Why they hill up potatoes

Why they hill up potatoes

Do You Hill Up Your Potatos?

Volunteer PotatoVolunteer Potatoes

A few of last year’s potatoes decided to reshoot in the bed that I wanted to grow corn this year. I dug them out to see if there were any potatoes worth salvaging. Unfortunately the bed was quite hard and the potatos had a hard job growing into the soil, they just grew little ones on top.

When I saw the plants and their root system I was quite pleased and thought that the photos would make it easier to see how the potato sends out laterals from the main stem. If they find a suitable environment, they grow a potato from that lateral. Optimum growing conditions for potatoes is the mallee country in Victoria and South Australia. The soil is quite sandy and this allows the potato laterals to creep out through the sand easily and then grow a potato.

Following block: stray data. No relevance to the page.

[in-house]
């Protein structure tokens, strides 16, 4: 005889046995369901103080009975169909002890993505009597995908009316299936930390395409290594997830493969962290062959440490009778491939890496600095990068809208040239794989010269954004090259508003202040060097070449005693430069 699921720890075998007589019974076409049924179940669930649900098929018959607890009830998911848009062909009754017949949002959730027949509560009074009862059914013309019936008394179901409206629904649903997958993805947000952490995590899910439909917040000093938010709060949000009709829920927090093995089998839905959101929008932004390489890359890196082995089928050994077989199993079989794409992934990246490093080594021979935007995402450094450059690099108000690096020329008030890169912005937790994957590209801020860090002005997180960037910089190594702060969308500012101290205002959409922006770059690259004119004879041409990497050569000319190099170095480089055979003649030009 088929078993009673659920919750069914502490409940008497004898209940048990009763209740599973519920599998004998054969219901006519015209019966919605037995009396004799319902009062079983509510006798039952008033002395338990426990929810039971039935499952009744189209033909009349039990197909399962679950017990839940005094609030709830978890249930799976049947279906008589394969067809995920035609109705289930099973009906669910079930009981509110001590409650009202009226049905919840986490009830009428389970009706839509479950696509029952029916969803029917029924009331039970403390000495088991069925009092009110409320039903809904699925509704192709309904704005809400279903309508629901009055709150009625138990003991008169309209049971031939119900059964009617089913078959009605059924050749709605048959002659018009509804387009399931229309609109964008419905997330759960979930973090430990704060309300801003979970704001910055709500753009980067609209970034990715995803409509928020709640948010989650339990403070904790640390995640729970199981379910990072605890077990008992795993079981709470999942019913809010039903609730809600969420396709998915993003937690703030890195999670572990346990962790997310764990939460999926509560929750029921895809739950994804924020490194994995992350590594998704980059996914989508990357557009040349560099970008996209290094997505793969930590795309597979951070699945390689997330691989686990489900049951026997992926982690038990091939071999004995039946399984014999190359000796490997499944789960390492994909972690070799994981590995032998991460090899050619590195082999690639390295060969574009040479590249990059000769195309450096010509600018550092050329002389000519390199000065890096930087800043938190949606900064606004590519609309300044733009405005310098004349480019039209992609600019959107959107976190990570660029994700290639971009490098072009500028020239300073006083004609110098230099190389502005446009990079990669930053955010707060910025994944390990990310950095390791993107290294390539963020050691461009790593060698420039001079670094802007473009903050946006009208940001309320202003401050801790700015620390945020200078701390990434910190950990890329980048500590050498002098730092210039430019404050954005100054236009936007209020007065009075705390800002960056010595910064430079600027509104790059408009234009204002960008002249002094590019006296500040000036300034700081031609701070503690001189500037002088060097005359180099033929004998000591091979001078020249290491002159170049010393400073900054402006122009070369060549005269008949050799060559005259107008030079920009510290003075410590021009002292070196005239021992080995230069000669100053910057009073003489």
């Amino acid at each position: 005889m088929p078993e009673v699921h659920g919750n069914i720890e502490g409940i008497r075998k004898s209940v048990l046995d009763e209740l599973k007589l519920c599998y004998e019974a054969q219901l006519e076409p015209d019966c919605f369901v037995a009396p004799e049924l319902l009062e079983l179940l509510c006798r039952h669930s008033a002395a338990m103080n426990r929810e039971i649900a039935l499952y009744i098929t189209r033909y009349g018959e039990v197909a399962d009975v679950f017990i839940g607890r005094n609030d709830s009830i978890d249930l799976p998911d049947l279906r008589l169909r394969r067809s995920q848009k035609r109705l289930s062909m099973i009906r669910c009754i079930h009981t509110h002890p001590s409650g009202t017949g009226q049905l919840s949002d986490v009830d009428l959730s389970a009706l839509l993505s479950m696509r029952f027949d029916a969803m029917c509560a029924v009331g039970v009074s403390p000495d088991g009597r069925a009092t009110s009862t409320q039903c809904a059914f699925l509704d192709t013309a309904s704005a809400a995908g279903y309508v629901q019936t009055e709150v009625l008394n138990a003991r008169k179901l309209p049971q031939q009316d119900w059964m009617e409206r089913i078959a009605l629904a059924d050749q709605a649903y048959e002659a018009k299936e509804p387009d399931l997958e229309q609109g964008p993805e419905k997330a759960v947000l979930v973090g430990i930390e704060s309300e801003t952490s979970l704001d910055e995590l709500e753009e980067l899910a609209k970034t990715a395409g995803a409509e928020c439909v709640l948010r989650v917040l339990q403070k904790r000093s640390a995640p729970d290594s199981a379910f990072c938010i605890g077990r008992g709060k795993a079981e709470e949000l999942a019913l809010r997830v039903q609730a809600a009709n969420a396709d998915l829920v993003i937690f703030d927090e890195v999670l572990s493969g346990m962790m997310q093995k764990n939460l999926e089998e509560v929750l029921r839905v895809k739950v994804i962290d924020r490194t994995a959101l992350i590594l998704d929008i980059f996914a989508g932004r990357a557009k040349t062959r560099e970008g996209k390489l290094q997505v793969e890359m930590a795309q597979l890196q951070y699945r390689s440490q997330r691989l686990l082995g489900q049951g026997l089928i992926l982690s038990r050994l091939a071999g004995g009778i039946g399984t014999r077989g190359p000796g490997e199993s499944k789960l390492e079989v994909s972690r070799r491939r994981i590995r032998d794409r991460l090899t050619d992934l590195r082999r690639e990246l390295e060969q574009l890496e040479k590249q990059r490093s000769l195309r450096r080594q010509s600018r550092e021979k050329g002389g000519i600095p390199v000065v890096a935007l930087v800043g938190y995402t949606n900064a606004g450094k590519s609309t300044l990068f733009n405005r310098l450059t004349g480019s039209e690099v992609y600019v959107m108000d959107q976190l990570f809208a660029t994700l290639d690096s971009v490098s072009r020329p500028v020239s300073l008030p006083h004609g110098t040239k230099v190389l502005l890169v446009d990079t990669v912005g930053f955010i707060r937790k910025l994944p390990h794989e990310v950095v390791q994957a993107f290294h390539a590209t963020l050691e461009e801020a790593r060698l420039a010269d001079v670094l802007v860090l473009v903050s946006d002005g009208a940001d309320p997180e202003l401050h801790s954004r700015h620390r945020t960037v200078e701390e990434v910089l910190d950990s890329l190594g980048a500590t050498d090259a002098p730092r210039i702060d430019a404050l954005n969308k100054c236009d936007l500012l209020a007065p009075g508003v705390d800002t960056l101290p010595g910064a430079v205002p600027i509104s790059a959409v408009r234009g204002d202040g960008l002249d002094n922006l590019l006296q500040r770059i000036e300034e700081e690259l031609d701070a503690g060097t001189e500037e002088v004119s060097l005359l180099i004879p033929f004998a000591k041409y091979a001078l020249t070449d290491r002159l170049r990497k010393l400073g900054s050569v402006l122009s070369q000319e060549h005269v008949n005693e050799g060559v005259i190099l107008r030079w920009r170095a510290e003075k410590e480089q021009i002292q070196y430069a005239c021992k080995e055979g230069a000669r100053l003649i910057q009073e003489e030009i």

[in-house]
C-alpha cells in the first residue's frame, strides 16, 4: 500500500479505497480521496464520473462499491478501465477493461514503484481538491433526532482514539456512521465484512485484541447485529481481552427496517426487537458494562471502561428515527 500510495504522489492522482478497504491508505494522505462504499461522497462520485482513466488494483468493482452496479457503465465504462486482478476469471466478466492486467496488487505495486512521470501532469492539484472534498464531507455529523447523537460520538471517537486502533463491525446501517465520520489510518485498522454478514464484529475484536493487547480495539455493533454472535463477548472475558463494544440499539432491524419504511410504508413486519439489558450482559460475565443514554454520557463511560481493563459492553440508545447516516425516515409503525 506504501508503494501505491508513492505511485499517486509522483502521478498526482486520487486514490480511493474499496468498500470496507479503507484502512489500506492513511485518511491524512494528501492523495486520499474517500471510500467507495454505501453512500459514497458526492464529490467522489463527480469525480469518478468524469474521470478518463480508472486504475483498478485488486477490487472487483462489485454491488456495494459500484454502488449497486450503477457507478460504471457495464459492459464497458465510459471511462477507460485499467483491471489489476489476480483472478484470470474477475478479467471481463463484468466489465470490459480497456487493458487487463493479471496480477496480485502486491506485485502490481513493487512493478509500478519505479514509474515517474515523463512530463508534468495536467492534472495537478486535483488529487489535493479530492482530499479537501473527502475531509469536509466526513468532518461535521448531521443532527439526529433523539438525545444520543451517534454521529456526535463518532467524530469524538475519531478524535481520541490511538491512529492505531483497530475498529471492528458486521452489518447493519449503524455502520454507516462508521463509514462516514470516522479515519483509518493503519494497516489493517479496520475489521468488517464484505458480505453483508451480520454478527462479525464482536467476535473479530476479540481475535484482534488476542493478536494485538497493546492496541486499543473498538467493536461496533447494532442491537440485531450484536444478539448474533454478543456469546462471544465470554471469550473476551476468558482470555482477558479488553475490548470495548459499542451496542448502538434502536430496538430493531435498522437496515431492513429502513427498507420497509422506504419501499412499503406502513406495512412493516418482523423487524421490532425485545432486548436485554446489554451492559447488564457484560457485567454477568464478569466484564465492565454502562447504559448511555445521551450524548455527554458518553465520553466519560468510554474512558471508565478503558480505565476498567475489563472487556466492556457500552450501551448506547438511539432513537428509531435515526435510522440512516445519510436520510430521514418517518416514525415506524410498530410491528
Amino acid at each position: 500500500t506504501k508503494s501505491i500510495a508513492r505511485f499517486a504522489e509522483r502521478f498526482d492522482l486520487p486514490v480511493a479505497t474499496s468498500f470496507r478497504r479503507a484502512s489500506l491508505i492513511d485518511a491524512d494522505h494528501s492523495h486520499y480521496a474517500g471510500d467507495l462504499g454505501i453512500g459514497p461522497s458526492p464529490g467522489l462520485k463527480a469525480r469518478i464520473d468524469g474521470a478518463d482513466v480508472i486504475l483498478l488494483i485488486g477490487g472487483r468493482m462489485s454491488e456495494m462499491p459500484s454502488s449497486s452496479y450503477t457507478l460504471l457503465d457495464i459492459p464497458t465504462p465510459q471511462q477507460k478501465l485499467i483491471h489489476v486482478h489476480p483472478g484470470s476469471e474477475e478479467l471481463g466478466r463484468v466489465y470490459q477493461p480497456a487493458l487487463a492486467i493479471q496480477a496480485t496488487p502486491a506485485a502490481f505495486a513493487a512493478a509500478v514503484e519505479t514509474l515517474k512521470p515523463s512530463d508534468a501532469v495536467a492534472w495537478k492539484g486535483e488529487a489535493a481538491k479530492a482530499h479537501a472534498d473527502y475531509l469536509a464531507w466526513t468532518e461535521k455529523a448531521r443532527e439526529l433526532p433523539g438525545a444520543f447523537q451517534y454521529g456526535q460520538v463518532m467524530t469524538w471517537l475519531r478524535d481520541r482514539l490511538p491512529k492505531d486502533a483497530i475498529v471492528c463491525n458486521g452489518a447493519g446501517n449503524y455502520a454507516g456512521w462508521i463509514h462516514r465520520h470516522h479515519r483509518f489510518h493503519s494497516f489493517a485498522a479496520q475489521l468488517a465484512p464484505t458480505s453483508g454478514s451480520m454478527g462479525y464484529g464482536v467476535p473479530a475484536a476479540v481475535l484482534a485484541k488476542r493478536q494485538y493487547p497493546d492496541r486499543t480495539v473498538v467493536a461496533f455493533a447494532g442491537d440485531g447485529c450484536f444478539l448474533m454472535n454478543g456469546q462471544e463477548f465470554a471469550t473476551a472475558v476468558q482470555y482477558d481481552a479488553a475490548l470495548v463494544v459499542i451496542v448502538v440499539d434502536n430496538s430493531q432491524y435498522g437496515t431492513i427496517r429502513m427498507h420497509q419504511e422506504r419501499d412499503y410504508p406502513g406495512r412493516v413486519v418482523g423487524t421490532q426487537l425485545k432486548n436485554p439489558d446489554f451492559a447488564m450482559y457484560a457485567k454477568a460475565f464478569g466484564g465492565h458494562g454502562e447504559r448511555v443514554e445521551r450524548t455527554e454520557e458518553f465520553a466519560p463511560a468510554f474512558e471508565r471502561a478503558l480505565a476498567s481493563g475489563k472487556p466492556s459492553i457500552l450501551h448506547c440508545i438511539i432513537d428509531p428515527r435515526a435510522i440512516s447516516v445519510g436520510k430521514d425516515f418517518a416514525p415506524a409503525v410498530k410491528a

Potato roots and small potatoesIt is difficult for the potato to flourish in heavy clay soil. If this is your soil, you are better off to grow them in big mounds, or hay bales above the ground. Search for a copy of Esther Dean’s No Dig Gardening.

In this picture you can see the laterals that grow from the stem of the plant. If you look closely you will see that the laterals are attached to a small potato that is growing on the end. If the soil wasn’t as compacted the laterals would have grown much longer and gained more space for the potato to grow. When they are growing in light sandy soils or in a bed of compost or similar, you can “bandicoot” some potatoes as they grow. A bandicoot is a small Australian marsupial that digs and forages for food. Bandicoots are known to dig up potatos.

All Hilled Up

I am hilling these potatoes as they grow. The mound they are in is now about two feet (60cm) above the garden bed level. I planted the seed potatoes in the garden bed and as the stems grew, I moved some compost and kept pushing it up around them. The compost is fairly light and not compacted at all which should make it quite easy for potatoes to grow into it. That’s the theory. Time will tell if it is successful or not.